Forgotten Objects traces the life of Anna d’Amio, daughter of opera singers Louis and Francesca d’Amio, from Mussolini’s Italy to the city of Pittsburgh during the mid sixties. The novel proper is made up of three parts: Italy, Cuba and United States. Married at seventeen and widowed at twenty, Anna leaves war-torn Italy to find her fortune in Cuba, she eventually meets Ramón Contreras, a wealthy tobacco grower who later becomes her second husband. The idyllic world that the couple had so laboriously built suddenly comes crashing down after the communist take over of the island and Ramón’s sudden and violent death.
Now with two daughters under her care, Anna soon realizes that there is no future for them in Cuba, so she opts to send them to the United States through the Pedro Pan Program. Eventually she comes to the US herself, but by then the girls have been placed in foster homes. It is during this stage of her life, penniless and without influence, that she must make the greatest sacrifices to regain custody of her daughters. At the end of the novel, we find a series of letters, all dated 2005, that were exchanged by the sisters after their mother passed away. Anna left behind a box containing a collection of sundry items that she had collected throughout her life. Cognizant that these were significant for their mother, they attempt to piece together a sketch of her life through these forgotten objects.
What’s It About?
“It is not until now, when we are left with her absence and with these forgotten objects that we pause and take a look away from our own lives and try to assess the type of woman she really was.”
Forgotten Objects is a historical women’s fiction that details the remarkable life of a simple woman named Anna D’Amio.
Anna’s life takes several major turns, from Italy, to Cuba, and finally the United States. She escapes war, marries three times, experiences love and loss, and births twin daughters. All along, love keeps her going, and the acceptance of whatever fate has to offer her. She seizes multiple opportunities, and meets people along the way who leave an indelible impact on her life.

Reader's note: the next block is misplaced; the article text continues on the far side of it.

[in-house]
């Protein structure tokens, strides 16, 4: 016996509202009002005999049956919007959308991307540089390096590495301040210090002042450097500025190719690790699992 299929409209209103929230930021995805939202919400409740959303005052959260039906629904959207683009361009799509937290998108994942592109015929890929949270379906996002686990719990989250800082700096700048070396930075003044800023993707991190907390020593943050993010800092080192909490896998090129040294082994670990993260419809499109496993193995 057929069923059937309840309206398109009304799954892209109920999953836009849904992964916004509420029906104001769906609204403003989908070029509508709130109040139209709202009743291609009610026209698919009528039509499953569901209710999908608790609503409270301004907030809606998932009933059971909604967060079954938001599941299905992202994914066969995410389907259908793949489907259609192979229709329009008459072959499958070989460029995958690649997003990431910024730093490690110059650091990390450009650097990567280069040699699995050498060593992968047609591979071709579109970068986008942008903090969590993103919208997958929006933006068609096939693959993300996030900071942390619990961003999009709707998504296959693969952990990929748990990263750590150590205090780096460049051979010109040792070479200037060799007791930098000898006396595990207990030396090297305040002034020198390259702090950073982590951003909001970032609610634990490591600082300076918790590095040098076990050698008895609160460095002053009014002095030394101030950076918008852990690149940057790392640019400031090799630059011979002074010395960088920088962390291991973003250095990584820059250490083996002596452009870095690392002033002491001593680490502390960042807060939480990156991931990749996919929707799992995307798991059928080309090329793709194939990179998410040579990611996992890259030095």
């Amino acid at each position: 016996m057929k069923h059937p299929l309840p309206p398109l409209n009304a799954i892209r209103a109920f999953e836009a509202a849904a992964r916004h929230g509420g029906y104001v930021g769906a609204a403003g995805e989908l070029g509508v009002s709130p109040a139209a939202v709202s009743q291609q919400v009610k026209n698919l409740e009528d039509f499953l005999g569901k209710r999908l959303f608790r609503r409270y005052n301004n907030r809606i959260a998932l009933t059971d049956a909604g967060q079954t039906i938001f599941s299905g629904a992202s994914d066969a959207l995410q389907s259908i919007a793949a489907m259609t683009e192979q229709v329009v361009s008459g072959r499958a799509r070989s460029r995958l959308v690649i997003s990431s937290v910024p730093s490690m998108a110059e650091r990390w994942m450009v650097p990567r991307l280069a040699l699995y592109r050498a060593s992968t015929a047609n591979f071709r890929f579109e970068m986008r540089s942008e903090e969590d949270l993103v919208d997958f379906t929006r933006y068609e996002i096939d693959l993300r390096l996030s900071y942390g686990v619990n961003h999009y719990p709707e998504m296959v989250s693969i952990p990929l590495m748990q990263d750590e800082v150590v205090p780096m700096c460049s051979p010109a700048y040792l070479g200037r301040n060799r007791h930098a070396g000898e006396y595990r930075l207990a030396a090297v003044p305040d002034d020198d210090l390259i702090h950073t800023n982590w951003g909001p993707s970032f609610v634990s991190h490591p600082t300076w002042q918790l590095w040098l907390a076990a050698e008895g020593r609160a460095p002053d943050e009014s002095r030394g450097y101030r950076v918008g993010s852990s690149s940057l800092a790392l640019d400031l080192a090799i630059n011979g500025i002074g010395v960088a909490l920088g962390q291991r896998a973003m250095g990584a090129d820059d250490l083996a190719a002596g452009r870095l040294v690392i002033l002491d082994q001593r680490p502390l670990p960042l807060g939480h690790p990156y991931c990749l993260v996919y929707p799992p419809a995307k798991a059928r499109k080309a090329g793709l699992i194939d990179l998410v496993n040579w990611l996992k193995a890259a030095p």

“We simply follow the coordinates of our individual destinies.”
While a fictitious story, Forgotten Objects is rich with political and social history and can be enjoyed by history buffs and fans of women’s fiction alike.
My initial impression was that this was Anna’s mother, Francesca’s story, as until chapter 4, the story detailed Francesca’s background. Upon reading further, I realized that the author has a love for backstory, as every character, no matter how minor, had a complete detailed history. While I appreciated the attention to detail, sometimes it was a bit much…. (Did I really need to know the entire life story of the Priest who married Anna and Giacoma?)
Fortunately, I liked the characters, (yes even Benito, the former fighter turned Priest), and was met with a bit of nostalgia when they were reintroduced into the plot later in the story. It is probably of no surprise, that my favorite character was Anna, who seemed so simple and yet led such an impactful life. I was impressed with her abilities to bounce back from tragedy, and always managed to land on her feet. Her story is inspiring.
My favorite scene in this novel was when she was preparing for her wedding to Harold, and she receives a letter from someone from her past. I am being vague in order not to reveal any spoilers, but I was surprised with the decision she made. I thought for sure she would reunite with this person! Actually, I wanted this to happen!
This story isn’t predictable in the sense that you know what will happen next, but it does follow a historical timetable, bringing fact to fiction. I would recommend this novel to fans of historical fiction, with a strong emphasis on a woman’s life experiences.
***I received an e-copy of Forgotten Objects, by the Author, in exchange for a fair, thoughtful, and honest book review. This in no way swayed my opinion or rating.